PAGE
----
Michigan City is an Indiana town with a lot of history! Compiled here is a list of ten of the most fascinating tidbits about this lovely city on the lake from a range of historical periods and more!
The Canal that Never Was – Michigan City would have been the terminus for a proposed canal that would have run from Toledo, Ohio on the shores of Lake Erie, all the way through Northern Indiana/Southern Michigan to Michigan City on the shores of Lake Michigan. The project was seriously talked about for decades in the 1800s and early 1900s with the Congressional Committee on Rail and Waterways strongly recommending it become a reality. If it had come to fruition, Michigan City could have potentially been the “Chicago” of Lake Michigan, rather than Chicago itself.
First in Town – The 160 acres of land for the City was purchased by Isaac C. Elston in 1830 for a mere $200 (around $5,120.85 in today’s money). Elston made a fortune down south in Crawfordsville and moved north. Today, Elston Middle School still bears his name.
The Battle of the Dunes – Only one battle was fought in Northwest Indiana during the Revolutionary War and it was in the vicinity of Michigan City. The battle occurred when a group of American colonists and Frenchmen raided For St. Joseph, but were overcome by British soldiers along the Indiana Dunes upon their return.
The Old Lighthouse – It was once a new lighthouse, built in 1858 at the cost of $8,000 ($227,098.76 in 2018 dollars), it replaced an older lighthouse at the same location. Now, it stands as the oldest structure in the city as the Old Lighthouse Museum.
A Civil War Hub – When the war began in 1861, droves of Michigan City men ran off to enlist and join the Union fight, with the city serving as a major shipping point for troops as well as a producer of war goods for the effort. There was even a militia organized called the Union Guards in 1863.
Colonial Cloak and Dagger – Michigan City was home to a famous resident, Jean Baptiste Point du Sable, who is regarded as the first permanent resident of what would become Chicago. Point du Sable lived from the 1740s until 1818 and was of African decent and believed to have had a French-Canadian background. While he was trading in the Great Lakes area, in modern-day Michigan City, he was arrested by the British military on suspicion of being an American sympathizer during the Revolutionary War. He was briefly imprisoned in Fort Michilimackinac before being let on his way to go back to trading.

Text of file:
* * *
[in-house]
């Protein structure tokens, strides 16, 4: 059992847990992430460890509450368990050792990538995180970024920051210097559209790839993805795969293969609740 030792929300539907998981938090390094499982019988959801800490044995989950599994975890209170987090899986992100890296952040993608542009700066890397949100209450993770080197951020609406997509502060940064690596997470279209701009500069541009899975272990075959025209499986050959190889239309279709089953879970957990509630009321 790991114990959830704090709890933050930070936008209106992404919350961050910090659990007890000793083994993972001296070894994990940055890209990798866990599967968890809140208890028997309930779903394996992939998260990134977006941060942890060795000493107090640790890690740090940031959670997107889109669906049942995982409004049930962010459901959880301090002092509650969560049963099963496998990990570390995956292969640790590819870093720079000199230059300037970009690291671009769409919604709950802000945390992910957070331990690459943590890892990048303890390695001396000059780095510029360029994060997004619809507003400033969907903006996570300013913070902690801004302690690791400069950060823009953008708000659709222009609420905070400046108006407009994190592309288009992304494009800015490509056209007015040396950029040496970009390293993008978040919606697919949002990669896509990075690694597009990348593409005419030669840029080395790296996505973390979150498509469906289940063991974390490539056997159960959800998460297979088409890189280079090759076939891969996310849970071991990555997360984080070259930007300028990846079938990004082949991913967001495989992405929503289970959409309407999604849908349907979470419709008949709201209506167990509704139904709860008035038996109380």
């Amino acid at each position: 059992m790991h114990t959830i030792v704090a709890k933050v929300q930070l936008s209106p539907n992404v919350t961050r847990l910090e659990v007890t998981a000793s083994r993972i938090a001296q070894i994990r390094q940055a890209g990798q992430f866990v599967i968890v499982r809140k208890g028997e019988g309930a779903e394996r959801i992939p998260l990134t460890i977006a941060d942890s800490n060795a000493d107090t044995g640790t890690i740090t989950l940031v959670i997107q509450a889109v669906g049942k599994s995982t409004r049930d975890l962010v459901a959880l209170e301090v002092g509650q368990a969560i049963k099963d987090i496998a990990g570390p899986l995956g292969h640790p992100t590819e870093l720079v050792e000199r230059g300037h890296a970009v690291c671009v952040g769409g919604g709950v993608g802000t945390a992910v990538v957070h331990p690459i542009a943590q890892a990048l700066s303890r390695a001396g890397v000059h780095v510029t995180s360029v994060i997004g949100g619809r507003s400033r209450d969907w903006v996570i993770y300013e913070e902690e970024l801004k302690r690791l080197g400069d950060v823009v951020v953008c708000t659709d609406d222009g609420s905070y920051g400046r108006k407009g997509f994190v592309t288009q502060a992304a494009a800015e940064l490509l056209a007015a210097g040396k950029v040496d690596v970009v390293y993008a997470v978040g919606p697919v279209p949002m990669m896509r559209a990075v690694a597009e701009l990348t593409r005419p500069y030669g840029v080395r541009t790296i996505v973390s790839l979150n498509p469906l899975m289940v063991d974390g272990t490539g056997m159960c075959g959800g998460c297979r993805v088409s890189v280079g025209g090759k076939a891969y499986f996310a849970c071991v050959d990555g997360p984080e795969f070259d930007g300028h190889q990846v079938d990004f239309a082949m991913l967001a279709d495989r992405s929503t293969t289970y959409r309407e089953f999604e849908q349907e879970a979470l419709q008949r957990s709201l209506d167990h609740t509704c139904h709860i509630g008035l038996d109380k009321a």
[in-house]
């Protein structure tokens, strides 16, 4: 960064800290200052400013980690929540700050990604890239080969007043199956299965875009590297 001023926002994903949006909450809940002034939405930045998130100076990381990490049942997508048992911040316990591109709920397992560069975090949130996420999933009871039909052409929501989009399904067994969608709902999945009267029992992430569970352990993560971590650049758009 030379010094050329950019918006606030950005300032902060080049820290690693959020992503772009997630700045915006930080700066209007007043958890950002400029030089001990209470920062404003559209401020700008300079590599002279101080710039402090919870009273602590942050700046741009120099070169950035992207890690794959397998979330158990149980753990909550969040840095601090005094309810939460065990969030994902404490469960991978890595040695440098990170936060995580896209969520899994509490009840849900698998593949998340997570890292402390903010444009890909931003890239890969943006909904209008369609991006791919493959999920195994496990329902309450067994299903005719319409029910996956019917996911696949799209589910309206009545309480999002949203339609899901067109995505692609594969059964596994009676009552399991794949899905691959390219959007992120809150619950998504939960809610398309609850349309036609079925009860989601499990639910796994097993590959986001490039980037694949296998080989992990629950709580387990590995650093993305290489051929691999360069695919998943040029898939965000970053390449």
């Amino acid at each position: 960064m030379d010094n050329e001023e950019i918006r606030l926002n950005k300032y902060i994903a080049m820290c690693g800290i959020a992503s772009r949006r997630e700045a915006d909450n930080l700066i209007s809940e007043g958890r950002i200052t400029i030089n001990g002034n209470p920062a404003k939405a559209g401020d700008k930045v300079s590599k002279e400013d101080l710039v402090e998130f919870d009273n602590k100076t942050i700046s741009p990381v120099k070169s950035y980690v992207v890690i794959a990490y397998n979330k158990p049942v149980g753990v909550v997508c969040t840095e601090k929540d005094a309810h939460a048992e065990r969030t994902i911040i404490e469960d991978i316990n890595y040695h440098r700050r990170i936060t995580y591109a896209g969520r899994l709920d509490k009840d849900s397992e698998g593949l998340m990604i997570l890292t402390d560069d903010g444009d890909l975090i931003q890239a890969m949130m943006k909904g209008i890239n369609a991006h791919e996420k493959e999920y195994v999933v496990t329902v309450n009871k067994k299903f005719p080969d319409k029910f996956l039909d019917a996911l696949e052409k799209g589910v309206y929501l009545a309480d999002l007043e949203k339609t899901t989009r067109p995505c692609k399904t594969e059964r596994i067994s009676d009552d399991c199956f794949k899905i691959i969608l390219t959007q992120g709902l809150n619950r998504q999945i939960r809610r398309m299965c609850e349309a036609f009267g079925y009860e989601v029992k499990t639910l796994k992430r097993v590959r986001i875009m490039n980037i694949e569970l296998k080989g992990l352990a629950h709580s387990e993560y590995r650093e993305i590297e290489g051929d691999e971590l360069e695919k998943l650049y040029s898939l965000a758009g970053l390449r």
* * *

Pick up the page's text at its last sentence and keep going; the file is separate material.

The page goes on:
A Serious Case of the Flu – Between 1918 and 1920 the world was gripped with a deadly epidemic of Spanish Influenza. This outbreak was so severe in Michigan City that church services, public gatherings, and most commerce were cancelled temporarily. As many as 200 new cases were reported a day when it was at its worst.
The Birthplace of the Wiki - Howard G. "Ward" Cunningham, the famous computer programmer, is from Michigan City and first coined the term Wiki, which is a website that allows collaborative editing of its content and structure by its users.
Fighting for Their Rights - Naomi Bowman Talbert Anderson, born in 1863 during the height of the Civil War, was a black suffragist. The Michigan City native advocated for equal rights for all races and genders at a time when this was no easy feat to say the least. Anderson wrote poetry and gave speeches which put a spotlight on the continued maltreatment of black women, who could not vote. Anderson was also behind the nation’s first State Women’s Suffrage Referendum and received much praise from other famous suffragettes like Susan B. Anthony.
Snow Magnet – Thanks to the Lake Effect snow that Lake Michigan is kind enough to provide the city, Michigan City has an average snowfall of 49 inches per year, greater than the national average of 26, and still greater than nearby Valparaiso at 39 in, Hammond at 31 in, and rivalled only by neighboring La Porte at 61 inches a year.